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Posted on 03-18-2010 at 12:58 PM


MEDICAL ECONOMICS
Hospitalists spend more treating GI hemorrhage
When it comes to treating patients with GI hemorrhage, hospitalists’ outcomes are just as good as those of nonhospitalists, but a little more expensive. According to a study in the March 2010 Journal of Hospital Medicine that compared treatment by academic hospitalists and nonhospitalists, outcomes were largely similar, although patients cared for by hospitalists were more likely to receive a transfusion or be readmitted within 30 days. And while length of stay was similar for hospitalists and nonhospitalists, patients cared for by hospitalsts had a higher median cost ($7,359 vs. $6,181).

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Posted on 03-18-2010 at 12:57 PM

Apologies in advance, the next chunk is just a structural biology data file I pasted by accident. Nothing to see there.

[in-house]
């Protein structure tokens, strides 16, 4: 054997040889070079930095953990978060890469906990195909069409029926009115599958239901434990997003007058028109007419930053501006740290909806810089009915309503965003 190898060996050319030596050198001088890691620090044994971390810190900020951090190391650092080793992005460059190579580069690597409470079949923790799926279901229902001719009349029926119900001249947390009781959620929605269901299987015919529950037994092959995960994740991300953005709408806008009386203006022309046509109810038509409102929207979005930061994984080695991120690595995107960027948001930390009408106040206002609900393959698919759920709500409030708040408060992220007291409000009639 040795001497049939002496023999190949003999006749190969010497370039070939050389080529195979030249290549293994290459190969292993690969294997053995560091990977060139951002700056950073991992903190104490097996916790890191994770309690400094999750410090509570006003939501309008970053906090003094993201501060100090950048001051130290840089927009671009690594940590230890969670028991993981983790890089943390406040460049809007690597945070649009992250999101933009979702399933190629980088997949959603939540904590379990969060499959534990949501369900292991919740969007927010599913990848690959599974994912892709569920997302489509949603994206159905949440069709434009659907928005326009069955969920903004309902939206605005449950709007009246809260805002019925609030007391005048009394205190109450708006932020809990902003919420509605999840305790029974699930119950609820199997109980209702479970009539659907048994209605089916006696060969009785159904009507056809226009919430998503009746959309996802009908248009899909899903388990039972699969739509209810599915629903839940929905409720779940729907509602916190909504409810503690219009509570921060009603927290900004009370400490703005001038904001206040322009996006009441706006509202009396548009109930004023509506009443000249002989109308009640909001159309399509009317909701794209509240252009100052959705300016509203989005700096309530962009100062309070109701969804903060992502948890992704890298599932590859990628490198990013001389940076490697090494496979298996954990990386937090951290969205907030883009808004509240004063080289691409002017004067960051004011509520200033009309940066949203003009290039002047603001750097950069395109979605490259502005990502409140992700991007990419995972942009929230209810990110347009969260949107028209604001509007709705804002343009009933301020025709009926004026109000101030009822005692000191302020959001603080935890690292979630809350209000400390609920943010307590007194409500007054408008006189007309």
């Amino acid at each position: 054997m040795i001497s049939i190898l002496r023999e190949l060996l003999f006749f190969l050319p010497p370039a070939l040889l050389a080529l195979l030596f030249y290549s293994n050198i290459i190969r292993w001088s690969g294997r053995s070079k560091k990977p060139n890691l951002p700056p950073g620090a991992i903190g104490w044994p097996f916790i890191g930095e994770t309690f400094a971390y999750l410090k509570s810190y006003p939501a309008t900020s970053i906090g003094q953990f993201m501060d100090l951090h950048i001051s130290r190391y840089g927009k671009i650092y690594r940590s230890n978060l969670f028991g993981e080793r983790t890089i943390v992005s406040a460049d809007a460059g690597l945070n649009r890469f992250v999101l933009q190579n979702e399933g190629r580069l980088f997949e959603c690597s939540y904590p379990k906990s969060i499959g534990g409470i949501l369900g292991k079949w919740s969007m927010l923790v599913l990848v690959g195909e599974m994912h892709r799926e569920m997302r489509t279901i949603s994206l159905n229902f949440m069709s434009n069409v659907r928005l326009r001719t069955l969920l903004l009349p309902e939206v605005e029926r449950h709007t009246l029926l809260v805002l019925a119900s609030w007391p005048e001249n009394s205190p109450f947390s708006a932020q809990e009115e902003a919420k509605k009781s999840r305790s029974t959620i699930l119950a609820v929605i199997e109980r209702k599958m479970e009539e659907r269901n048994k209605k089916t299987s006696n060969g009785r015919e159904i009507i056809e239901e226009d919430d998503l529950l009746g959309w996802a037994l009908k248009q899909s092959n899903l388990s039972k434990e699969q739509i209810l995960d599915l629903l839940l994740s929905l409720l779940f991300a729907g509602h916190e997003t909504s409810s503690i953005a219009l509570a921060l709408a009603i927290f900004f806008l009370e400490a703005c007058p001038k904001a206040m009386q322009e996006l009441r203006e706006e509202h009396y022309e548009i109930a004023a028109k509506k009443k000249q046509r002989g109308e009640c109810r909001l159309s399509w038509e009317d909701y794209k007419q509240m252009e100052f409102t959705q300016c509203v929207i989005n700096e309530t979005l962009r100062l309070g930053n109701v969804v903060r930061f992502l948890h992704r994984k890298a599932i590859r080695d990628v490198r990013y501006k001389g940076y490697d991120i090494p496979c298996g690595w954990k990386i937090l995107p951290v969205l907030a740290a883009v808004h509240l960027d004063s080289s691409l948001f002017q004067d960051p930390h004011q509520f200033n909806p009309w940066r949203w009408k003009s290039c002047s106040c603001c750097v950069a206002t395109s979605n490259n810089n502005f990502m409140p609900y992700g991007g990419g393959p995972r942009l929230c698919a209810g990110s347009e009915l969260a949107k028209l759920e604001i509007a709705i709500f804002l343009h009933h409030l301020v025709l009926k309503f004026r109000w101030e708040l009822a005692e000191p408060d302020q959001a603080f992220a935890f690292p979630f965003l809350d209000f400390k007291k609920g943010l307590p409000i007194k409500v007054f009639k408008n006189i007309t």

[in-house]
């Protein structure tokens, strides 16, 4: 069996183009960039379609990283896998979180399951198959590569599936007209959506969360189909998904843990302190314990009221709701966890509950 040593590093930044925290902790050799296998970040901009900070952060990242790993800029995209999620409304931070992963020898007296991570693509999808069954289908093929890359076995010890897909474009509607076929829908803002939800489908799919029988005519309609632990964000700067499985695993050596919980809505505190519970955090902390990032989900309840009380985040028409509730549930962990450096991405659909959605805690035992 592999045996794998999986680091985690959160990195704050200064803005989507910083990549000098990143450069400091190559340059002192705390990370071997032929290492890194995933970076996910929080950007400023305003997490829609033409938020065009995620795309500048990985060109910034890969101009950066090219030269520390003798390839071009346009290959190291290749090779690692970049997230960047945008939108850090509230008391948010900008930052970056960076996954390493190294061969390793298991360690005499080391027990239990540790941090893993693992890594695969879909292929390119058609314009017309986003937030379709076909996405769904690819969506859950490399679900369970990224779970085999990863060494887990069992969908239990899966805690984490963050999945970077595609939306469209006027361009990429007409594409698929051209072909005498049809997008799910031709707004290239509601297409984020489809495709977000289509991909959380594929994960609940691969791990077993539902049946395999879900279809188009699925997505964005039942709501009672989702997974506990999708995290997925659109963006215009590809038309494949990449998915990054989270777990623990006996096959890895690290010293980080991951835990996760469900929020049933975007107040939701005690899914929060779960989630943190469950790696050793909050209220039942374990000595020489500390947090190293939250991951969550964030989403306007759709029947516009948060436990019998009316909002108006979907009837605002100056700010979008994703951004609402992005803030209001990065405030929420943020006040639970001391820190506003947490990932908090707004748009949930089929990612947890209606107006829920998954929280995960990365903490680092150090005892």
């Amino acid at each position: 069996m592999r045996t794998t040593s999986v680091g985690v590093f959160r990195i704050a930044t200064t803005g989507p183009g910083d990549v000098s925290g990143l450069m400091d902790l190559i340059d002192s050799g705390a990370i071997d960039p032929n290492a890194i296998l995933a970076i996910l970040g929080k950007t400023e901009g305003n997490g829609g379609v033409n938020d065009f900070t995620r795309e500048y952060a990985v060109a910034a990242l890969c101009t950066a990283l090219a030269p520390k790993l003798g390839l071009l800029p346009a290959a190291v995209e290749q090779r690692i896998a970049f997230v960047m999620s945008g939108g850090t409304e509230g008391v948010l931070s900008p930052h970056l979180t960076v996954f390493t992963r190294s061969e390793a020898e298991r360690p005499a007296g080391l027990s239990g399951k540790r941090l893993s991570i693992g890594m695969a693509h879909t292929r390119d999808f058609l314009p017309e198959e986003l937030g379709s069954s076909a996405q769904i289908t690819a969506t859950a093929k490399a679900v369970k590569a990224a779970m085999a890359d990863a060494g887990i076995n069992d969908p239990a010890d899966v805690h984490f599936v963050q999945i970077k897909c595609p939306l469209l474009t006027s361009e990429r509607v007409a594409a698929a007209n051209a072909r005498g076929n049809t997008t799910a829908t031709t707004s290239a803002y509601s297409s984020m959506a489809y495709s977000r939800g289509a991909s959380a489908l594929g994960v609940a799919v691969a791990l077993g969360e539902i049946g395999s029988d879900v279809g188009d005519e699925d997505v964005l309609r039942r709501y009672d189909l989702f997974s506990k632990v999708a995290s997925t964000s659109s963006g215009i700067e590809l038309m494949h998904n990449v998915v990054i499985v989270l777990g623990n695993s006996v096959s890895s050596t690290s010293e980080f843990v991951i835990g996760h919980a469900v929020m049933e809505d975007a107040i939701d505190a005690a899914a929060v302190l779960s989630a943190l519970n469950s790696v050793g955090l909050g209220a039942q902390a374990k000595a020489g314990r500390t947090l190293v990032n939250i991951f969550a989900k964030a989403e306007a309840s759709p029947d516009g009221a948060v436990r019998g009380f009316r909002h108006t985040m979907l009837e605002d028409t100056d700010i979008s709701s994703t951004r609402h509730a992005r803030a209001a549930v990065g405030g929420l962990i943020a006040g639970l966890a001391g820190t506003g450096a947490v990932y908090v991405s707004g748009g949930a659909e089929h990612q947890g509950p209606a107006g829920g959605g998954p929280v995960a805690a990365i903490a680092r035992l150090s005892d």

PATIENT COMPLIANCE
“Abandoned” prescriptions up 24% in 2009
While the total number of prescriptions written last year grew by nearly 3%, the rate of prescriptions that went unfilled rose 24% in 2009. That rate of unfilled or “abandoned” prescriptions has jumped 68% among brand-name drugs since 2006. According to a report in the trade journal Medical Marketing & Media, analysts speculate that the recession is causing many patients to tighten the purse strings, even for prescription drugs.

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Posted on 03-18-2010 at 12:56 PM


HEART FAILURE
Data paint portrait of heart disease patients
New data from the CDC show that the highest hospitalization rates for heart disease occur among blacks, and in counties located primarily in Appalachia, the Mississippi Delta, Texas and Oklahoma. The report also says that a significant number of Medicare beneficiaries live in areas where hospitals don’t offer specialized cardiac treatment facilities.

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Posted on 03-17-2010 at 12:04 PM